For some students, having the extrinsic goal of working for a higher letter grade will help them make the coming weeks easier to handle. They will use their schoolwork as motivation. It will distract them from many of the sudden and disruptive changes in their lives.

For those who have had their sports, theater, music, friends and extracurricular activities stripped away, the ability to thrive in their academics may be all that they have left. For these students, the option of a letter grade will be of extreme importance to their emotional and psychological health.

For this group of students, the option to pursue a letter grade will relieve a significant amount of stress and anxiety.

The rationale for having a Credit/No Credit option

Students who feel that it is in their best interest to earn credit, instead of a letter grade, should be given that option for this semester. Reasons for choosing credit over a letter grade will be varied and are all valid. We must respect this choice and offer credit as an option.

Having the option of credit/no credit will undoubtedly help to relieve stress and anxiety for those who choose it.

What about yet unforeseen circumstances?

There may be a subset of students who do not yet know if they prefer to have a letter grade or credit/no credit. These students should speak with their teachers, counselors and parents to make an informed decision.

Some students may choose one option but later request to make a change due to an unforeseen circumstance. Consideration should be given to allow these students to make an adjustment before the end of the school year.

The hybrid model is a Win-Win solution!

A hybrid approach has already been adopted by school districts across the country, including the two largest school districts in California (Los Angeles and San Diego). Locally, Santa Maria Joint Unified High School District has announced that it is also allowing students to have a choice. This is also the strategy being implemented at most colleges and universities.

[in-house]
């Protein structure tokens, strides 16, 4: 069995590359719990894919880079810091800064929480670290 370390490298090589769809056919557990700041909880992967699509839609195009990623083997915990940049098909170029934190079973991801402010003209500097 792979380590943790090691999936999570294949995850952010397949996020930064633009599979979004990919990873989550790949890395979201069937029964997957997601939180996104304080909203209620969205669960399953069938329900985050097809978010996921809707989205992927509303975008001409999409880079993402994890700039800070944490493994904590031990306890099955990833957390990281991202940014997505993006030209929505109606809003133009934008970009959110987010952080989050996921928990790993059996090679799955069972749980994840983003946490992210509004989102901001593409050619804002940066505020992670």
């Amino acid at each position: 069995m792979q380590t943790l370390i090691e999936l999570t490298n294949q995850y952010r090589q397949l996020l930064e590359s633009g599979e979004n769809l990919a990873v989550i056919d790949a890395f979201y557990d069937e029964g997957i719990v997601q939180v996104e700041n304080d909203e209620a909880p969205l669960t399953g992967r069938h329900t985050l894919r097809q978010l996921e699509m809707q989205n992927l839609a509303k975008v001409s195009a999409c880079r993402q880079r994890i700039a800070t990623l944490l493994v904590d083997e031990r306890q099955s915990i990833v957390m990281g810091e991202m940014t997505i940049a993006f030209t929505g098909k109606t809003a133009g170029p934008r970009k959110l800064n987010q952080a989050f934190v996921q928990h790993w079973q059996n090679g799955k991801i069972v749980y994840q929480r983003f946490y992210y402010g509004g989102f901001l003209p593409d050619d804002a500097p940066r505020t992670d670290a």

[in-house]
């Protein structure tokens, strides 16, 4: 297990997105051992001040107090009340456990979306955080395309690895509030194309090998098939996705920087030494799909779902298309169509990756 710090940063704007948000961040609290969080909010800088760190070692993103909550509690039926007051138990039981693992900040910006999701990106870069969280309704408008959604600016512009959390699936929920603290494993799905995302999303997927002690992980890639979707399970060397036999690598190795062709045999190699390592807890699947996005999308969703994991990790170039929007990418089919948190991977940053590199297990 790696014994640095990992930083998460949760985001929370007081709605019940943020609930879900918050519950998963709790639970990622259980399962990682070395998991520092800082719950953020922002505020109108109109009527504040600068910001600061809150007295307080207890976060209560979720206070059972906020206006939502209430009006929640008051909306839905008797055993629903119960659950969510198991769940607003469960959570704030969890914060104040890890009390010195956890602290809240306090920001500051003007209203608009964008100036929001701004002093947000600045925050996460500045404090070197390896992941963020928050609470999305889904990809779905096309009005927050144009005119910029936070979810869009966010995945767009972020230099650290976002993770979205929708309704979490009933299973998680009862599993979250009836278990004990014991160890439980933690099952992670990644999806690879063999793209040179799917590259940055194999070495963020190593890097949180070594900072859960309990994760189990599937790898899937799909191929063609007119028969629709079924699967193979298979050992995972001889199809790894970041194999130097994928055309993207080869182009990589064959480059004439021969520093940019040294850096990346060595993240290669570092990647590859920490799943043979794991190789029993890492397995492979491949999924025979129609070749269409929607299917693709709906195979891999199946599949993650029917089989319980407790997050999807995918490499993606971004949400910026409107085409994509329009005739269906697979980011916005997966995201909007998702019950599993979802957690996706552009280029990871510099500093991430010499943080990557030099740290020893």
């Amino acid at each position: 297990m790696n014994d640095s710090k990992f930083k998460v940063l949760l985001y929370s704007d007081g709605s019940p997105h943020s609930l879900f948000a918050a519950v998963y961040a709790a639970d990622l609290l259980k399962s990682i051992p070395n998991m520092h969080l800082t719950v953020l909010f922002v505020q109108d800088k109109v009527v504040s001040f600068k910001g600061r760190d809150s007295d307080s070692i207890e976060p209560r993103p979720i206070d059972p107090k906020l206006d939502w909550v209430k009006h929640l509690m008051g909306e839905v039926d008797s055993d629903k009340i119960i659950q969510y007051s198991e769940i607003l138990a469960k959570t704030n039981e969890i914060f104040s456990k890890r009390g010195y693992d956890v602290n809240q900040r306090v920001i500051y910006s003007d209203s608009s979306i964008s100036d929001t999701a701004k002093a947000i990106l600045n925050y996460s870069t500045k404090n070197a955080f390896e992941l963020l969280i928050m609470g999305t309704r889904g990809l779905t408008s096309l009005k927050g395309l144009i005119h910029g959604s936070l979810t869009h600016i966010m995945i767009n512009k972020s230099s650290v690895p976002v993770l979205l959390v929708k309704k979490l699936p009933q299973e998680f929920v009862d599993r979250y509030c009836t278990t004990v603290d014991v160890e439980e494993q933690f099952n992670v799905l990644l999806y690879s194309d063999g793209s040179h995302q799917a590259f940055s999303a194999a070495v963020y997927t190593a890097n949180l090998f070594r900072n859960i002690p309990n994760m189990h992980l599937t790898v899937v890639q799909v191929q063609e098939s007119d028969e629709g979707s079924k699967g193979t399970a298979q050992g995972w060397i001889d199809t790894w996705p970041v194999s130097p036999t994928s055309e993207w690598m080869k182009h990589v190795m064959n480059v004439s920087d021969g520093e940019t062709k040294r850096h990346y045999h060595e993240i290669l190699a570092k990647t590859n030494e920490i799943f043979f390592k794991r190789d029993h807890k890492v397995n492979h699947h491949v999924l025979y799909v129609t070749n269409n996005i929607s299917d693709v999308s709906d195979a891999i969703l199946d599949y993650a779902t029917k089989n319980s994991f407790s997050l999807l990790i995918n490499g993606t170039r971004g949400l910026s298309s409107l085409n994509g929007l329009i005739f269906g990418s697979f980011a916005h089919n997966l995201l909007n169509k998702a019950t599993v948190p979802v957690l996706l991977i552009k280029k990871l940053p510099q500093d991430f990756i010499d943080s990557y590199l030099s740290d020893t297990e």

Some school districts, like in Denver, started out only offering credit/no credit but have now reconsidered their position and have adopted the hybrid model to allow for students to have more choice.

While a hybrid option may create some additional administrative work, I feel strongly that we should still do everything that we can to help every single one of our students at this crucial time. The hybrid model is reasonable and it allows each student to make a choice based on his/her own personal circumstances. It will offer what is best for each student and is therefore a win-win solution for EVERY student.

No one could have predicted our current predicament. The school year was on life support and our educators are coming to the rescue. Each student faces a different set of unique challenges. As a community, we should do everything we can to create a safety net that benefits each of our students. 

At this moment in time, offering high school students a choice of how to be assessed is the best opportunity to create something positive out of a horrendous situation.

— Dr. Dan Brennan is a board-certified pediatrician at Sansum Clinic who thanks you for staying home to protect your tribe and help prevent the spread of COVID-19. Please contact Dr. Dan at 805.563.6211, drb@sbpediatrics.com or visit www.sbpediatrics.com.